If you want your team to thrive, let them make the decisions within a culture where values are the dominant drivers. Then get out of the way.


The Front of the Jersey.


Welcome to the world of the free agent.

While the talent pool from which we draw is rich and talented, it is also ephemeral.  Even though she’s genuinely serious and committed about your opportunity, the new seller or account manager you’re interviewing today already has a foot out the door.  It’s not that she’s shallow or underhanded; she’s just always thought differently about her career than you have about yours. She expects short term assignments with many, many teams over the arc of her career.

And who can blame her?  The speed at which companies and strategies are launched today is eclipsed only by the pace at which they are abandoned.  Your rep is not thinking about ten years with your company because she can’t imagine your company thinking of ten years of anything.  Which leaves you, her manager, with the coach’s dilemma.

The Drift is proudly underwritten this week by Digital Remedy, a digital marketing and technology solutions partner to publishers, advertisers, and influencers. Digital Remedy delivers performance-based and cross-channel solutions to increase monetization and operations potential of any organization while exceeding standard KPIs. Visit Digital Remedy to learn more.

A well-worn slogan in sports is “getting them to play for the name on the front of the jersey, not the one on the back.”  But can this even be done in a world where everybody keeps their resume polished and their LinkedIn profile up to date?  It can, but it takes dedication to a strategy.

Call Out the Elephant in the Room.  “We both know that you won’t necessarily always work here…” can be the phrase that really opens up your dialogue with your employees and shows that you’re treating them as adults, not assets.  It puts their time with you in the context of their careers and their lives.  And that’s a great place to be.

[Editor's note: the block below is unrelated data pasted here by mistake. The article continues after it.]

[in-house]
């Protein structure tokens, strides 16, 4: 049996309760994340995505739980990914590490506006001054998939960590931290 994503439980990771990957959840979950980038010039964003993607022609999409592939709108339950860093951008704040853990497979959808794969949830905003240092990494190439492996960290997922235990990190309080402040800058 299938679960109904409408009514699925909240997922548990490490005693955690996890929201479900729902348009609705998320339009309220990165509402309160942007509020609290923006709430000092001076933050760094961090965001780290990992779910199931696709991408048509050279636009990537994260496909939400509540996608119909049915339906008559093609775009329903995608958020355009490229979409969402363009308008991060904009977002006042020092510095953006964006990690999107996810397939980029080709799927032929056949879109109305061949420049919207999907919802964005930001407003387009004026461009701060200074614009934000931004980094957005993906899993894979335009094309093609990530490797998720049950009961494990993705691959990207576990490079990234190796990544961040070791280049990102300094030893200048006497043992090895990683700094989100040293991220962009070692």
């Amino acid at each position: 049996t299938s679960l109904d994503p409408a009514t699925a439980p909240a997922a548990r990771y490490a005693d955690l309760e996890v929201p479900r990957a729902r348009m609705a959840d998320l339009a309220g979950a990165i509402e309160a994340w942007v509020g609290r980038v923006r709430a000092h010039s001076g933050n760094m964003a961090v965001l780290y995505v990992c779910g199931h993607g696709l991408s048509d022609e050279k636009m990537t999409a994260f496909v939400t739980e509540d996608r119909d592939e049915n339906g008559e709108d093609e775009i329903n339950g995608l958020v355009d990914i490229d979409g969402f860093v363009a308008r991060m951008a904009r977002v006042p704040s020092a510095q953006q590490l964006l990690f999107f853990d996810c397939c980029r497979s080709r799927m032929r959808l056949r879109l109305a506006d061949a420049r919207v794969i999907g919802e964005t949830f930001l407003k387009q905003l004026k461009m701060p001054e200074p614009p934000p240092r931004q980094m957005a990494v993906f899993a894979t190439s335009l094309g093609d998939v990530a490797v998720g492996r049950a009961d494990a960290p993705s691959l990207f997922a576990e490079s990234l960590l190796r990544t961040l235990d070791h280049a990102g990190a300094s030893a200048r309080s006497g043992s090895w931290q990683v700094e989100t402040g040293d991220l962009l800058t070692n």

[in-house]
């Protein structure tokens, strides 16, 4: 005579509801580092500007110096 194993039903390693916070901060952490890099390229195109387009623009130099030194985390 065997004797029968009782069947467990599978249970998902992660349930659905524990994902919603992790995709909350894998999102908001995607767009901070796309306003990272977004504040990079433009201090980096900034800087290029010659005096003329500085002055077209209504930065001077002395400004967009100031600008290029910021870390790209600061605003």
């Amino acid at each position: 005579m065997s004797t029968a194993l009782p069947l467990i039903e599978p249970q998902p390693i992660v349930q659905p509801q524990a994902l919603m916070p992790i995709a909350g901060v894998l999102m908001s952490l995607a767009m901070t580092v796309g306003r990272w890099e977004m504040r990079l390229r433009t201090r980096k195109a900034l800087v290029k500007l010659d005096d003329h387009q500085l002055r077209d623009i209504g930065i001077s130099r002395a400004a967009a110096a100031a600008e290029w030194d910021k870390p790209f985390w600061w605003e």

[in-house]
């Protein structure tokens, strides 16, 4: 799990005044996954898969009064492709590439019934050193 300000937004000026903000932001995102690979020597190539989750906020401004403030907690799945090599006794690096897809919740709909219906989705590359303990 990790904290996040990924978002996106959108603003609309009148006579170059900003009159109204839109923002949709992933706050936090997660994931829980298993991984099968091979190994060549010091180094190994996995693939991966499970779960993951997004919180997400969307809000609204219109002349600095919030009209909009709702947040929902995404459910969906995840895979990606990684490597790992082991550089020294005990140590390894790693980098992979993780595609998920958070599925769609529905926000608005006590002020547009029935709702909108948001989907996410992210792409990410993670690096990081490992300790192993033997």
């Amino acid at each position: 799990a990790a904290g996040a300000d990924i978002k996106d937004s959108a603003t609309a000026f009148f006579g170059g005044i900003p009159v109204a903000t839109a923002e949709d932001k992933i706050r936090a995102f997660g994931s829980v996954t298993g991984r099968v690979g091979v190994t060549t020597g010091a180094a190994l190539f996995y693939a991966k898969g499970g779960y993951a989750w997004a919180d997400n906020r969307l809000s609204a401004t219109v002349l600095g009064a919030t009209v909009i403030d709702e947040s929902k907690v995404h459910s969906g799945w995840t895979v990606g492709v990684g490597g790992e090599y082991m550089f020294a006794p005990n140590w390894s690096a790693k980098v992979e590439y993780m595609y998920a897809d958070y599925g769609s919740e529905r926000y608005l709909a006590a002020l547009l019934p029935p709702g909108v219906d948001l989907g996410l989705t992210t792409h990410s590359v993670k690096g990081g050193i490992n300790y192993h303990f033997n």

How Does Today’s Action Create Long Term Value?  Want your team members to get better at something?  Frame the discussion around their long term value in the marketplace.  Every rep has a stock price and that stock price is either going up or down.

Commit to Them.  Tell them that you want this to be the best place they’ll ever work, and that you’d like to be remembered as the boss who made them better at their craft.  Then do what you say.

Put the Relationships in Long Term Context.  Put their relationships with others on your team in the context of their “career network.”  Will there be a network of people out there who speak well of them in the future, or a network that’s felt slighted, overlooked or abused?  In the context of career growth, this matters.  And they’ll get it.

Foster a Culture of Presence.   Great managers are like parents. We don’t always like or do what they say, but we feel their absence.  Be present for your team, individually and collectively, and focus on what’s happening right now.  Be the boss who celebrates the outstanding proposal and the great example of customer service.  This makes the name on the front of the jersey mean something today, and makes those wearing it – even if for a little while – play all that much harder for it.